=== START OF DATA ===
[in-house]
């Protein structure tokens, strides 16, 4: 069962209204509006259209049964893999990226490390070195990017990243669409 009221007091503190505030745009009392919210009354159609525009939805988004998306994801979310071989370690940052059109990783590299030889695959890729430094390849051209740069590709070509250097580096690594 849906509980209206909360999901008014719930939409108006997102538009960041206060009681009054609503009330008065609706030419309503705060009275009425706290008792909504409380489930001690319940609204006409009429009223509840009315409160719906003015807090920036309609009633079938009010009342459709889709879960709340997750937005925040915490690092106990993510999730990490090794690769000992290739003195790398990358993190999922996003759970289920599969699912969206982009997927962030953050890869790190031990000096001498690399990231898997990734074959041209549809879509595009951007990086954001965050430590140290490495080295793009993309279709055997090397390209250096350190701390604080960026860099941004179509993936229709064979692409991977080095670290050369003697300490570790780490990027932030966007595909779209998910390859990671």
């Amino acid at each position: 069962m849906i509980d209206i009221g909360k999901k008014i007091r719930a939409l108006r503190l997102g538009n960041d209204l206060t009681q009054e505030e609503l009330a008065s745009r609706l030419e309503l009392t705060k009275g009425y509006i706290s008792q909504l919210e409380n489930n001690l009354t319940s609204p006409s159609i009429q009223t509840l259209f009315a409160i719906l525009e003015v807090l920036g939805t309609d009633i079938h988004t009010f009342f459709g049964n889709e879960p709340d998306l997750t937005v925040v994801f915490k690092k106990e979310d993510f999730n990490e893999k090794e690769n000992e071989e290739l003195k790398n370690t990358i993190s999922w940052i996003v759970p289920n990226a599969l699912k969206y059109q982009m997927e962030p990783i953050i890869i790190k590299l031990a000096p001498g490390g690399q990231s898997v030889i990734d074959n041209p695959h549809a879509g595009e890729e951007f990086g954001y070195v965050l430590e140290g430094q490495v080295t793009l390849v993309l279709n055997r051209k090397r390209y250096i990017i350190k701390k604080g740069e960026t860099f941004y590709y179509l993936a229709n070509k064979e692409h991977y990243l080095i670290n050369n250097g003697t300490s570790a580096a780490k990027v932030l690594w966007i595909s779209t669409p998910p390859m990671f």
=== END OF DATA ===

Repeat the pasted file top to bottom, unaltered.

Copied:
[in-house]
């Protein structure tokens, strides 16, 4: 069962209204509006259209049964893999990226490390070195990017990243669409 009221007091503190505030745009009392919210009354159609525009939805988004998306994801979310071989370690940052059109990783590299030889695959890729430094390849051209740069590709070509250097580096690594 849906509980209206909360999901008014719930939409108006997102538009960041206060009681009054609503009330008065609706030419309503705060009275009425706290008792909504409380489930001690319940609204006409009429009223509840009315409160719906003015807090920036309609009633079938009010009342459709889709879960709340997750937005925040915490690092106990993510999730990490090794690769000992290739003195790398990358993190999922996003759970289920599969699912969206982009997927962030953050890869790190031990000096001498690399990231898997990734074959041209549809879509595009951007990086954001965050430590140290490495080295793009993309279709055997090397390209250096350190701390604080960026860099941004179509993936229709064979692409991977080095670290050369003697300490570790780490990027932030966007595909779209998910390859990671």
């Amino acid at each position: 069962m849906i509980d209206i009221g909360k999901k008014i007091r719930a939409l108006r503190l997102g538009n960041d209204l206060t009681q009054e505030e609503l009330a008065s745009r609706l030419e309503l009392t705060k009275g009425y509006i706290s008792q909504l919210e409380n489930n001690l009354t319940s609204p006409s159609i009429q009223t509840l259209f009315a409160i719906l525009e003015v807090l920036g939805t309609d009633i079938h988004t009010f009342f459709g049964n889709e879960p709340d998306l997750t937005v925040v994801f915490k690092k106990e979310d993510f999730n990490e893999k090794e690769n000992e071989e290739l003195k790398n370690t990358i993190s999922w940052i996003v759970p289920n990226a599969l699912k969206y059109q982009m997927e962030p990783i953050i890869i790190k590299l031990a000096p001498g490390g690399q990231s898997v030889i990734d074959n041209p695959h549809a879509g595009e890729e951007f990086g954001y070195v965050l430590e140290g430094q490495v080295t793009l390849v993309l279709n055997r051209k090397r390209y250096i990017i350190k701390k604080g740069e960026t860099f941004y590709y179509l993936a229709n070509k064979e692409h991977y990243l080095i670290n050369n250097g003697t300490s570790a580096a780490k990027v932030l690594w966007i595909s779209t669409p998910p390859m990671f």